DH: Prince Fielder, Rangers — Season Stats: .217/.298/.349 (69 OPS+), 8 HR, 43 RBIs, -1.0 bWAR
Fielder is yet another veteran who appears to be pulling out of his early-season slump, hitting .274/.371/.462 since June 6. The trouble here is that, at 32 with two fused vertebrae in his neck, Fielder is still not hitting for the kind of power we’re used to seeing from him. There’s also the larger-sample concern that Fielder has hit just .239/.322/.370 in 662 plate appearances since last year’s All-Star break. As a designated hitter whose production was always undermined by his deficiencies outside of the batter’s box and who has four years and $90 million left on his contract, Fielder has to be a major concern for Texas despite his uptick in production over the last month.
Weaver, who has the second-worst ERA+ by a qualified righthanded starter in the majors this season and the worst FIP (5.61), has been more consistently awful than James Shields, who has worse overall numbers but concentrated his bad pitching into a brutal four-start run. Only once all season has he strung together consecutive quality starts, and he allowed four runs in one of those, getting by on the three earned runs qualification. Weaver has the second-lowest strikeout rate by a qualified righthander in the majors and the third-highest home run rate. He has accomplished all of that thanks in part to the slowest fastball by a non-knuckleball pitcher in the majors. So much for the 33-year-old Weaver turning into the next Jamie Moyer.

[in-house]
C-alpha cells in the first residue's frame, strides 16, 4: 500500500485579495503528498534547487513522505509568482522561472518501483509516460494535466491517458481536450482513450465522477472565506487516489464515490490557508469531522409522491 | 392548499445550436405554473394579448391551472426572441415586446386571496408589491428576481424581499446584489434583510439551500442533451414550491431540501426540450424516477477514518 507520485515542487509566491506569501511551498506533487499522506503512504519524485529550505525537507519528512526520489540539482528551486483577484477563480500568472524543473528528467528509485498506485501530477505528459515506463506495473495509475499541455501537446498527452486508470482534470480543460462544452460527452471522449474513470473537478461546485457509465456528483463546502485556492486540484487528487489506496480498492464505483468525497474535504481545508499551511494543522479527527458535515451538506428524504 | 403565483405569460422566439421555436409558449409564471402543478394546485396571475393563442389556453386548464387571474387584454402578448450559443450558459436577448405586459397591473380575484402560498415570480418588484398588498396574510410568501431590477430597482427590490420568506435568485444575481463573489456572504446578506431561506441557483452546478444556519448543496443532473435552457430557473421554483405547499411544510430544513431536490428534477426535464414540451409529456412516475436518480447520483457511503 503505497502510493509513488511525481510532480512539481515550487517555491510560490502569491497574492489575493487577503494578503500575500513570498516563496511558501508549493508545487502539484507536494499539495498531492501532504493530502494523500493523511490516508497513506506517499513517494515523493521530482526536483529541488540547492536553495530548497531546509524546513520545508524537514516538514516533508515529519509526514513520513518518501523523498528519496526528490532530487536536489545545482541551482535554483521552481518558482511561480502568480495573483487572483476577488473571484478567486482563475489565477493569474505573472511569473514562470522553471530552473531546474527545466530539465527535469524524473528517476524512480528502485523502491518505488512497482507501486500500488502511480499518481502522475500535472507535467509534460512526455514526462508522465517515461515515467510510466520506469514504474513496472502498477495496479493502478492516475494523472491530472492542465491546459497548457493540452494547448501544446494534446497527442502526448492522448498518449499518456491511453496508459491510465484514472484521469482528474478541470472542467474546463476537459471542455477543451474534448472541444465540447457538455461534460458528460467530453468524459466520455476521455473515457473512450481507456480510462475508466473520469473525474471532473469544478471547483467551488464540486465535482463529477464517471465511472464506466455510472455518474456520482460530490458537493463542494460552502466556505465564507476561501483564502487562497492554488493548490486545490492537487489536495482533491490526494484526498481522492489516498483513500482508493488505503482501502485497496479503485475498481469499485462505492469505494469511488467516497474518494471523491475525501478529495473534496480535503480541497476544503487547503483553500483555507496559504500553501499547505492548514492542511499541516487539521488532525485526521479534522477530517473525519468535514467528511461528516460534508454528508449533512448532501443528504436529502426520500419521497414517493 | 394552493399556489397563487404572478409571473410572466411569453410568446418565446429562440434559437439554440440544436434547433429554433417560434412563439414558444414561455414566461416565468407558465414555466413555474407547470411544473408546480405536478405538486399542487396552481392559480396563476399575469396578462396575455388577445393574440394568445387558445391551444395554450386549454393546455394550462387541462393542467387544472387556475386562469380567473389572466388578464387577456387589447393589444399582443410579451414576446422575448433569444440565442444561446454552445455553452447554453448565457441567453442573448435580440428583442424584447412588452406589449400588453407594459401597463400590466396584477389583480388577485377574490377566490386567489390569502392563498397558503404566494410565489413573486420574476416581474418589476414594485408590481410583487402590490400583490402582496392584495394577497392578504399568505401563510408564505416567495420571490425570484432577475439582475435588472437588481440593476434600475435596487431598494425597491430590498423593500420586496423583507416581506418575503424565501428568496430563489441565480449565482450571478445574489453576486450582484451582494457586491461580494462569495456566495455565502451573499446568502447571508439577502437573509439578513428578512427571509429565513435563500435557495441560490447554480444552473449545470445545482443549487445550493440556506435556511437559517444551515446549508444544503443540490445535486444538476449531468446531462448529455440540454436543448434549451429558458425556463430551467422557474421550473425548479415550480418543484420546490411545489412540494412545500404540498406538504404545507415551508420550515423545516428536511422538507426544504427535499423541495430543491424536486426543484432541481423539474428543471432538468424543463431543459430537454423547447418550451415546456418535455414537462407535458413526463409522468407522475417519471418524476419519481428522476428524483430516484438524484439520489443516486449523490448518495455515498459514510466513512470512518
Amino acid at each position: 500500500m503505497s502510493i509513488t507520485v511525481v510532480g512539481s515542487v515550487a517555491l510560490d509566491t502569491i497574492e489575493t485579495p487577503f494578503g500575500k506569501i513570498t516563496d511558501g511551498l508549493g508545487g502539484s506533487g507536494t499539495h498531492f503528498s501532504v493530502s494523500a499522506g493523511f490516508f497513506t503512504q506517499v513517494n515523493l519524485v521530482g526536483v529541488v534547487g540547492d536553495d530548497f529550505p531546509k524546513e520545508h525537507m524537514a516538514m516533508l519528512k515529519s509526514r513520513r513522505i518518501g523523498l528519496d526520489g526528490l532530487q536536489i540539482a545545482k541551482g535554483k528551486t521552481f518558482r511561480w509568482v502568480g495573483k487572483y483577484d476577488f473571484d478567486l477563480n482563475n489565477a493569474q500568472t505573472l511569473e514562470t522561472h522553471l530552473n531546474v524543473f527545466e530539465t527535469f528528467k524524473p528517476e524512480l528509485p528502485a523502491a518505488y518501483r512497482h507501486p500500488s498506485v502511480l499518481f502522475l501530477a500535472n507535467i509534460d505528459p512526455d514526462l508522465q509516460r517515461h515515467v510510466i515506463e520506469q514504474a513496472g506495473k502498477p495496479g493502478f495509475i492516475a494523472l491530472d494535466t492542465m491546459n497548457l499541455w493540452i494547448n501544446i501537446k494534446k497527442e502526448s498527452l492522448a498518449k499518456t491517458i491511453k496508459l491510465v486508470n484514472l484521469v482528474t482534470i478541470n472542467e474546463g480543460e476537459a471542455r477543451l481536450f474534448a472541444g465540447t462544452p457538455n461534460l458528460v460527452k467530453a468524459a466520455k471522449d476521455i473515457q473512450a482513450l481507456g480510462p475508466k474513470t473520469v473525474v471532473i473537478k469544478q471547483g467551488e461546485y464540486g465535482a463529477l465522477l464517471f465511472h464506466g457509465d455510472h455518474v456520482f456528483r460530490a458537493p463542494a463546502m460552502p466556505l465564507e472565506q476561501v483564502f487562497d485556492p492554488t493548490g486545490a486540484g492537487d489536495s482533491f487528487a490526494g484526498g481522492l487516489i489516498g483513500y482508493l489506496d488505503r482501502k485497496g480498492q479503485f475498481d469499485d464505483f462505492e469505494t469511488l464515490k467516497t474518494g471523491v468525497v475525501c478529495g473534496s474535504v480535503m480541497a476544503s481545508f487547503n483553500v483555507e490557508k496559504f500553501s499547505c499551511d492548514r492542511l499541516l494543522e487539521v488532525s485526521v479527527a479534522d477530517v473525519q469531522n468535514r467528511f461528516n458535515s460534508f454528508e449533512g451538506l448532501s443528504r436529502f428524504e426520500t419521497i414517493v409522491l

Liriano has just five quality starts in 16 turns. Chief among Liriano’s problems this season is that his control has left him again: He leads the majors with 55 free passes and all qualified pitchers with 5.6 walks per nine innings. As a result, despite striking out nearly a man per inning, he has the fifth-worst strikeout-to-walk ratio among qualified pitchers. The 32-year-old Liriano has also given up home runs at the highest rate of his career this season: His 14 home runs allowed are just one shy of his total from all of last year and one more than he gave up in all of 2014. That gopheritis has subsided since the calendar flipped to June, but his control problems seem to only be getting worse, as his walk rate since the start of June has swelled to 6.4 per nine.
Cingrani is here not because he’s been awful—his 133 ERA+ and 0.9 bWAR look like Cy Young numbers on this team—but because he has succeeded despite himself. Still, of the five men tied for the major league lead in blown saves with five, Cingrani is one of just two currently closing for his team. In 39 1/3 innings this season, he has struck out 28 men and walked 21, and with a near-league-average home-run rate, that translates to a 4.83 FIP, the worst mark by any of the current 30 closers. Cingrani has also allowed nine of his 23 inherited runners to score—a 39% rate, compared to the league average of 31%. Only Tampa Bay’s Alex Colome (an actual All-Star) has been worse at stranding runners among current closers with 10 or more inherited runners on the season.